Talk about It

In addition to having statements in the syllabus, discussing the issue of plagiarism in class reinforces that this is an issue that both faculty and the university take seriously. Faculty members are encouraged to discuss plagiarism in the first course meeting or when the first assignment is discussed. As students are informed about the course and the objectives for the term/assignment, faculty can stress that the academic projects required of the course must be done with honesty and integrity. Discussing plagiarism in class can also help avoid confusion among students about exactly what actions are considered plagiarism (e.g., buying papers on-line, cutting and pasting from multiple sources, paraphrasing material but not citing it, etc.). Surveys show that many students have an unclear definition of plagiarism. By directly stating honesty is expected and what appropriate academic practices are, students will be more aware that the faculty member is attentive to the quality of student submissions as well as more informed.

Provide Tutorials

Faculty might consider adding a plagiarism tutorial, quizzes, surveys, or other corresponding assessment in select, broad-reaching courses (1000, 3000, and 5000 level courses). Faculty could utilize a course quiz or survey that addresses primary definitions, good practices, or behaviors to avoid. Other measures might include handouts or examples that illustrate acceptable assignments as compared to unacceptable material. It may also help to tailor tutorial material to individual faculty expectations or guidelines. Some courses may implement material or resources that students haven’t encountered before, such as an instructor manual or answer guide. These personalized tutorials can inform students what practices are unacceptable should they not be familiar with certain resources or expectations. Schedule this tutorial to be covered or available prior to any major assignments so that students are fully aware of the faculty’s expectations as they develop course projects.

Enable Good Habits

A tool that faculty can use to prevent academic dishonesty from their students is providing their students with the tools needed for good writing and research practices. If relevant to the discipline, discuss with students how certain projects can or should be conducted and the steps or stages needed to complete the project effectively. Discuss what proper source use entails (quotations or paraphrasing) or how to keep effective notes in the research process. If this sort of instruction isn’t applicable to the course level or the field, then provide students with links and resources to relevant material should they need to review. As most students come from a range of different educational and cultural backgrounds, what educators expect from their students unfortunately doesn’t always coincide with the students’ actual knowledge, so having these resources clearly linked gives students somewhere to go should they need help with certain concepts or be unsure of how to complete a project. Most importantly, these sorts of resources inform the student precisely how faculty expect assignments to be accomplished not only correctly but honestly. Webster University’s Academic Resource Center provides many of these tools: the Writing Center provides writing tips and citation advice and the Plagiarism Prevention site is a student-centered analysis of plagiarism prevention that educates students on what plagiarism is and how to avoid it. Consider linking or referring to these as needed throughout the course.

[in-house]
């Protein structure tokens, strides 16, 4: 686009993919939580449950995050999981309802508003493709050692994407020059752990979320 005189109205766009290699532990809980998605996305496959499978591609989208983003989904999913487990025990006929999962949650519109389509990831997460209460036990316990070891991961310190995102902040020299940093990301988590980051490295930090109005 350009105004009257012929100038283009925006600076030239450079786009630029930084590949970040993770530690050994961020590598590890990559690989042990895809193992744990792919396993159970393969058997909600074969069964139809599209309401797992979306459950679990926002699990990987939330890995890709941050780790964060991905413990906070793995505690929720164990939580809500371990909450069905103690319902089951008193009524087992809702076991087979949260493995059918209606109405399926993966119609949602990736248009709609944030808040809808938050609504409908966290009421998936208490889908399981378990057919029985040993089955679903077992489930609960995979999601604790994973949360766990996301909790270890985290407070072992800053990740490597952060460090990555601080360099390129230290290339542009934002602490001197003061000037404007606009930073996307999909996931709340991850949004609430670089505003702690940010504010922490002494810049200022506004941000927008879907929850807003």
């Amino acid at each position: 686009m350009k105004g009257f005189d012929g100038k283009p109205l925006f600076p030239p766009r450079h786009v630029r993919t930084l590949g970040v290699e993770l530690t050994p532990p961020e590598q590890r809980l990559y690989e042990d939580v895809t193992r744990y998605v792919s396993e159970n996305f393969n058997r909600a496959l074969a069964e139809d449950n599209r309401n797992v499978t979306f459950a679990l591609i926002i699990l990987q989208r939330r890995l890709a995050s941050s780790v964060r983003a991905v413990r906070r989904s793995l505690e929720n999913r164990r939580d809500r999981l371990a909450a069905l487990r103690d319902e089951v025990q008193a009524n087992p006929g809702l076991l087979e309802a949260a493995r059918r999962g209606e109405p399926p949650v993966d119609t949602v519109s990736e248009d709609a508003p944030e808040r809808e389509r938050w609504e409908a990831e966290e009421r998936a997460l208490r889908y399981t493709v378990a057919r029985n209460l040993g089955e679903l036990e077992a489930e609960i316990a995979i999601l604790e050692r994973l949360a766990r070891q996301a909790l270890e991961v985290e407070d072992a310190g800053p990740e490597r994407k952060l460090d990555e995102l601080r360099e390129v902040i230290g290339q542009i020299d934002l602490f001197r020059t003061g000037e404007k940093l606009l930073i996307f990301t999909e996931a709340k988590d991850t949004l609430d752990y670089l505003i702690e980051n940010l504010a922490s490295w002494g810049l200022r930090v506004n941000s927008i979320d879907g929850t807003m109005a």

Creative Assignments

The best (albeit more challenging) way to avoid plagiarism is to design assignments and class activities that make it a challenge for students to plagiarize. Well-designed assignments can make it more difficult for students to copy ideas from other sources indiscriminately. They can also make plagiarism easier to spot for the instructor when an assignment deviates from the expectations or requirements. The following are some suggestions of ways that faculty can design assignments that make plagiarism less likely.

Be Aware of Student Progress

Practice: Make sure the first time learning about the topic and nature of a student's assignment isn't when they turn in the final product.

Rationale: By working with the students at various stages of the assignment, faculty can better tell which ideas are their own. Forcing students to begin a project before the final deadline can also help them to avoid procrastination, a major incentive to plagiarize.

Practice: Ask students to turn in materials before the final paper: for example, a topic proposal, an annotated bibliography, or an initial draft.

Rationale: Linking multiple assignments together means that the final paper is not the only exercise that has required the student to work with that subject, making it harder for students to compile a paper by cutting and pasting from the internet. Expecting students to provide a bibliography also encourages them to keep track of where they found their information more rigorously, which can help cut down on plagiarism due to sloppiness.

Use Group Work